The people I minister to every day are already living the lives of debt criminals.  Our society has reduced our neediest to beggars or thieves or both.  Their crimes, if they commit any, are usually crimes of passion (suffering, one way or another). There’s not enough food so the food pantries limit visits to once a month.  The environment under which Lauren Olamina took to the road in Butler’s books is already out there.  We don’t see it, we choose not to. There’s too much suffering.

This week there was more suffering.  We got a jobs bill, but it included provisions that weaken the regulations in the financial industry.  The richest, most powerful companies now need to disclose less information to the public.  The shell game continues and so does the suffering.

This is how I measure the passion this week – by inappropriate reactions people give me when I am able to give them one grocery bag of food or one plastic bag full of toiletries such as soap and shampoo and toilet paper.  Their gratitude is genuine and the people of 12 Fort Worth congregations who make it possible are the heroes, not me. Yet, why is this necessary?  Why, in the richest country in the history of the world does anyone have to come to my office for help paying for a $4 prescription or for soap or for beans and rice?  The only answer I come up with during suffering week is that America just doesn’t give a damn. It’s more important for Blue Cross/Blue Shield to pay it’s executives bonuses than for us to demand health care for all.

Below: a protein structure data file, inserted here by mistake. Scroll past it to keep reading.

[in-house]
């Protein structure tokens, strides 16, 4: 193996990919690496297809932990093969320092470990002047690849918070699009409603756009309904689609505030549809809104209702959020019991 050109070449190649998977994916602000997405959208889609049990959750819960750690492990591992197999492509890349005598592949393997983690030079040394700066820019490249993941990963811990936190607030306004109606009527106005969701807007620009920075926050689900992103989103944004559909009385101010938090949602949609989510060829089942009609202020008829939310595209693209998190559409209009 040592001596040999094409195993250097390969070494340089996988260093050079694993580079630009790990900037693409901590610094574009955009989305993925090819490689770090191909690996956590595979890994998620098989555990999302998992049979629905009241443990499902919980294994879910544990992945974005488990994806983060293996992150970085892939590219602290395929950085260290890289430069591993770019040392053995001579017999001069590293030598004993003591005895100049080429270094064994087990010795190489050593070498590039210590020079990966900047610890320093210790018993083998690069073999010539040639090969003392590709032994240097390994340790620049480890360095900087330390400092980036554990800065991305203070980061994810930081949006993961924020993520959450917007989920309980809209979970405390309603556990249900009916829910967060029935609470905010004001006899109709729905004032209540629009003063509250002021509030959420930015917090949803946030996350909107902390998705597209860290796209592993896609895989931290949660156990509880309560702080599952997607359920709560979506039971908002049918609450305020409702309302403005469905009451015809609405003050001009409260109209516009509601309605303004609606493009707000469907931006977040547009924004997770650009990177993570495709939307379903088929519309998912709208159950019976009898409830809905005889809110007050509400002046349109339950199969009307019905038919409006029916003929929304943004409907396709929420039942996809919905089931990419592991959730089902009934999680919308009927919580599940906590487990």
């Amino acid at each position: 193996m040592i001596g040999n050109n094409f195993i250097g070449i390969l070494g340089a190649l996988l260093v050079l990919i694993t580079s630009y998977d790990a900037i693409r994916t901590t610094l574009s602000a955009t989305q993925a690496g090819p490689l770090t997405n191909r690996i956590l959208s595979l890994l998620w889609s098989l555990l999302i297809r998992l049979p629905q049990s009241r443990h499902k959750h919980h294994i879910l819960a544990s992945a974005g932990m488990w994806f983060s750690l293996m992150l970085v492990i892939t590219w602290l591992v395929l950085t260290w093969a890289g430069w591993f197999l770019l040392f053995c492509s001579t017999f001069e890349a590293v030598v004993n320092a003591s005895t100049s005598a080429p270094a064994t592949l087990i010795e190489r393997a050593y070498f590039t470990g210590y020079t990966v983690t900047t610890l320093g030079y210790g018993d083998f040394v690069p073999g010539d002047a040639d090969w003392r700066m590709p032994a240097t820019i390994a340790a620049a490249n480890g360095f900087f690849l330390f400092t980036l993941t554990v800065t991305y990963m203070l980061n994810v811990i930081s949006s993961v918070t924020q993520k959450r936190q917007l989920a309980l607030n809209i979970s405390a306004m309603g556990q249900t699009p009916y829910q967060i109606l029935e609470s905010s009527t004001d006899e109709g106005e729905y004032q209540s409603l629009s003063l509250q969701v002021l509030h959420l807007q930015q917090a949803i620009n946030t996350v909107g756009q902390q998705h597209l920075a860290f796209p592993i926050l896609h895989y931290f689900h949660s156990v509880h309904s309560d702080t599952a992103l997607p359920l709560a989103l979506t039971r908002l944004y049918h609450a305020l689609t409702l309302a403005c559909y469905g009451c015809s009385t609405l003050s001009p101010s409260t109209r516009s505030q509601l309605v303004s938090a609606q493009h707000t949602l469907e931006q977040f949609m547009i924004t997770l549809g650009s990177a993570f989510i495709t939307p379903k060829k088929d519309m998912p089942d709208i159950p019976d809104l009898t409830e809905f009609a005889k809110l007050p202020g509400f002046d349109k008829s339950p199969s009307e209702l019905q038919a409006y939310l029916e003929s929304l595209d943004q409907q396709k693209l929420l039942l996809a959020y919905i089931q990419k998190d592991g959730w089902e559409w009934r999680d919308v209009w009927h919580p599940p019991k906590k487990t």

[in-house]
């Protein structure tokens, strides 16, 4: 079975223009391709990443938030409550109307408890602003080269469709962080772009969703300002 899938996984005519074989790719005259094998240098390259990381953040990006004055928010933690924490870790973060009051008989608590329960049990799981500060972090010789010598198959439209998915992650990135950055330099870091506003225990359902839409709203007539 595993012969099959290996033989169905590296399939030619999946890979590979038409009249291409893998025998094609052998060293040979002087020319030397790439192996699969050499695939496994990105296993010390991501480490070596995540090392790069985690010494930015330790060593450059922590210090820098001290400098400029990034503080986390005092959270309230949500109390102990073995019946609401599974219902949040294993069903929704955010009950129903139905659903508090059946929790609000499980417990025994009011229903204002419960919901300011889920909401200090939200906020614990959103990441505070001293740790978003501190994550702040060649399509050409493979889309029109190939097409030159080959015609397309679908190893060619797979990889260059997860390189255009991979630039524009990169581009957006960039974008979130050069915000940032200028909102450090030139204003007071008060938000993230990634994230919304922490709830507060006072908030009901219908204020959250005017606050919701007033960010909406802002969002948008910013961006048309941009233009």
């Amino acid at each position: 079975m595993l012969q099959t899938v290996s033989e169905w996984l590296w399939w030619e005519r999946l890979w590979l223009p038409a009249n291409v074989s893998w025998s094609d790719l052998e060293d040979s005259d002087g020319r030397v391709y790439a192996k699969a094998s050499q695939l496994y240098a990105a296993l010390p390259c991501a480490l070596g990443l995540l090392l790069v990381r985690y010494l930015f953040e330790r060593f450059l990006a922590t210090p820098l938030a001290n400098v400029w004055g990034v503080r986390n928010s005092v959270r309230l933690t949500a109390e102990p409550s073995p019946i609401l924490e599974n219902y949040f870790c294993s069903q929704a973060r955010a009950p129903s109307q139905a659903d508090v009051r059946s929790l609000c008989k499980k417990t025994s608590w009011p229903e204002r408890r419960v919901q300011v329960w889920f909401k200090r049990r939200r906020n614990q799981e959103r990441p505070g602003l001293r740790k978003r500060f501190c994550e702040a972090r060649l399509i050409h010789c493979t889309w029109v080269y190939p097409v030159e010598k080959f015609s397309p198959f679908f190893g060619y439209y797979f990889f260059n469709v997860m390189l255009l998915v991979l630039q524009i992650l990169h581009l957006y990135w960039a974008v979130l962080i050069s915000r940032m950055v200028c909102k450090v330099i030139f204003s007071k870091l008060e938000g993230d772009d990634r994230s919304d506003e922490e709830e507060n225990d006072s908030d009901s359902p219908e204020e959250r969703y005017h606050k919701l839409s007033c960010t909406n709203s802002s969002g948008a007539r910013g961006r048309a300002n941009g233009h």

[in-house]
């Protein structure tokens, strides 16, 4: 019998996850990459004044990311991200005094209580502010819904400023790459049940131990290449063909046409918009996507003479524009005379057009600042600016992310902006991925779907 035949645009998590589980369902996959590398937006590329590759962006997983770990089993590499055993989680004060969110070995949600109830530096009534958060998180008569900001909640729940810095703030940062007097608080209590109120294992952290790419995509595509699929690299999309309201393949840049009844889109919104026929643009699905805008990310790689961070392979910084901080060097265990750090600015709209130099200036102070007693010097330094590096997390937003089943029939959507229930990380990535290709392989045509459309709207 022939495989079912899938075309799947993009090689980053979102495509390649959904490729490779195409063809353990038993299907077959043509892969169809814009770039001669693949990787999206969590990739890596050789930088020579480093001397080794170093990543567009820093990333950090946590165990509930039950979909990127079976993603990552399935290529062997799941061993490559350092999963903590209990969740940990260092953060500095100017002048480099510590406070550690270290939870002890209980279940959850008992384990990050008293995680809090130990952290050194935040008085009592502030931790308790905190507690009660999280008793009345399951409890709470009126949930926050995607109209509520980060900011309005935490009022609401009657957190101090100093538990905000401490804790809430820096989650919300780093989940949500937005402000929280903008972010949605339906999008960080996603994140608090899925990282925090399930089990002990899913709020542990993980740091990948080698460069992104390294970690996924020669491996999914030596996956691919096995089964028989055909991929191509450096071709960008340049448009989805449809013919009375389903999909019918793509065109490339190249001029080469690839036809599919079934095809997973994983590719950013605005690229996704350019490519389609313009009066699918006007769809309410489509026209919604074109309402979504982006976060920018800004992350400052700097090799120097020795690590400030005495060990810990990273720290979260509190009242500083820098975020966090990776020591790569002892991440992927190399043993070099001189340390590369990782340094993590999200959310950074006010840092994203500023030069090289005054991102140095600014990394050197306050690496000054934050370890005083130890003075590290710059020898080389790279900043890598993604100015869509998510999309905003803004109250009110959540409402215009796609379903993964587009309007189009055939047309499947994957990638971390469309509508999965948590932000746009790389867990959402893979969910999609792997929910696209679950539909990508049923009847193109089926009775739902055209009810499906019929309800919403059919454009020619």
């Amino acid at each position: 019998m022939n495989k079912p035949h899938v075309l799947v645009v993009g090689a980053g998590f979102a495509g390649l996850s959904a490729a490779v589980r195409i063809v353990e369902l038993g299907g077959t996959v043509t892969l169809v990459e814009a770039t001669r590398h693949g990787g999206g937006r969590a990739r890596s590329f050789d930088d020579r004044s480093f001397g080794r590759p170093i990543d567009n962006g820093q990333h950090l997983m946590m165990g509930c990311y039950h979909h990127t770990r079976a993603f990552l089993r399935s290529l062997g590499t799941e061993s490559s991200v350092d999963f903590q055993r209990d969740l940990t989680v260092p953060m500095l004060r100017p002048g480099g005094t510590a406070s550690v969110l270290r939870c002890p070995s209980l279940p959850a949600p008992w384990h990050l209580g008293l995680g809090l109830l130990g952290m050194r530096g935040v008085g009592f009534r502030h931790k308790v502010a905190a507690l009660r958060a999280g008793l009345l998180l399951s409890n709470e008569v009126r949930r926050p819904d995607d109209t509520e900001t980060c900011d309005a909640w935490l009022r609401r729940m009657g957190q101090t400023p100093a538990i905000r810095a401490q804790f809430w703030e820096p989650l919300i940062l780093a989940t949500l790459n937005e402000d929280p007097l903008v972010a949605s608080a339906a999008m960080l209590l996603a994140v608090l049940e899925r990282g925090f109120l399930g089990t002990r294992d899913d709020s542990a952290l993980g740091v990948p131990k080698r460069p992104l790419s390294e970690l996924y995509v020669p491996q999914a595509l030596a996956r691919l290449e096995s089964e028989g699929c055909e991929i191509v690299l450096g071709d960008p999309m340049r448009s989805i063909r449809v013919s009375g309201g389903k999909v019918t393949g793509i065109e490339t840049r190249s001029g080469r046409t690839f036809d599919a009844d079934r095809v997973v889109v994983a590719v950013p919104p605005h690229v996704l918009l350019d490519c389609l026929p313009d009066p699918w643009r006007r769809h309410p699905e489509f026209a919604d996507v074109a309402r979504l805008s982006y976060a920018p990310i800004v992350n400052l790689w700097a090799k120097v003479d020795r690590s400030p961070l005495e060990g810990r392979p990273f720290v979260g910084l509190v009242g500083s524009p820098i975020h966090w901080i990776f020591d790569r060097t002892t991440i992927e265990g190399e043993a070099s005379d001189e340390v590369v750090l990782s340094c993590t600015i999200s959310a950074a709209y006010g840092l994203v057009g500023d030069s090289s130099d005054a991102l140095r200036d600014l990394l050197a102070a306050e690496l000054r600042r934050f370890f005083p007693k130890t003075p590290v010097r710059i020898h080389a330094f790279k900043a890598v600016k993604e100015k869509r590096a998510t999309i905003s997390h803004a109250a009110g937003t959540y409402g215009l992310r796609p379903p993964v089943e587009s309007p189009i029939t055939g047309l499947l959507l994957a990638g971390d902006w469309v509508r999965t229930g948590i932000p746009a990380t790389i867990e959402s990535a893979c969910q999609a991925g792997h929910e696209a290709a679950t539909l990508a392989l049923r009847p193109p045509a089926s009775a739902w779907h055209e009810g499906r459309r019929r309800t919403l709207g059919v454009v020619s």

Back to the person at the center of the religious story. Jesus. Jesus was killed for having the gall to say spiritual things with deep political implications.  Blessed are the poor. You are the light of world.  It is easier for a camel to pass through the eye of a needle than for a rich man to enter the kingdom of heaven.  This week is not about Jesus dying for anyone’s sins, rather it is about Jesus dying because of sins: economic injustice, religious and social intolerance.  A lot will be made this week by many Christians of many different stripes that  people have all sinned against God and deserve God’s judgement, therefore the big victory of Easter is Jesus being, in a very real sense, a human sacrifice to atone for humanity’s sins and pacify God.  I can not disagree strongly enough with this thinking or theology.

Jesus was killed precisely because his ministry was too accepting, too lenient and too forgiving.  The God Jesus seemed to know and understand loved everyone and accepted everyone.  The way I look at it is this:  Jesus’ suffering was about salvation in a very important way: he was killed for having the courage to say and stand by his preaching that even the most neglected and despised in society were acceptable and holy.  He didn’t have to die for them to be acceptable to God, he died because he dared to say they already were!

The question for us during Holy Week is: do we say everyone is acceptable by God?  Do we say this not just with our abstract theology and dogma and beliefs, but do we say it through our actions and how we live our lives?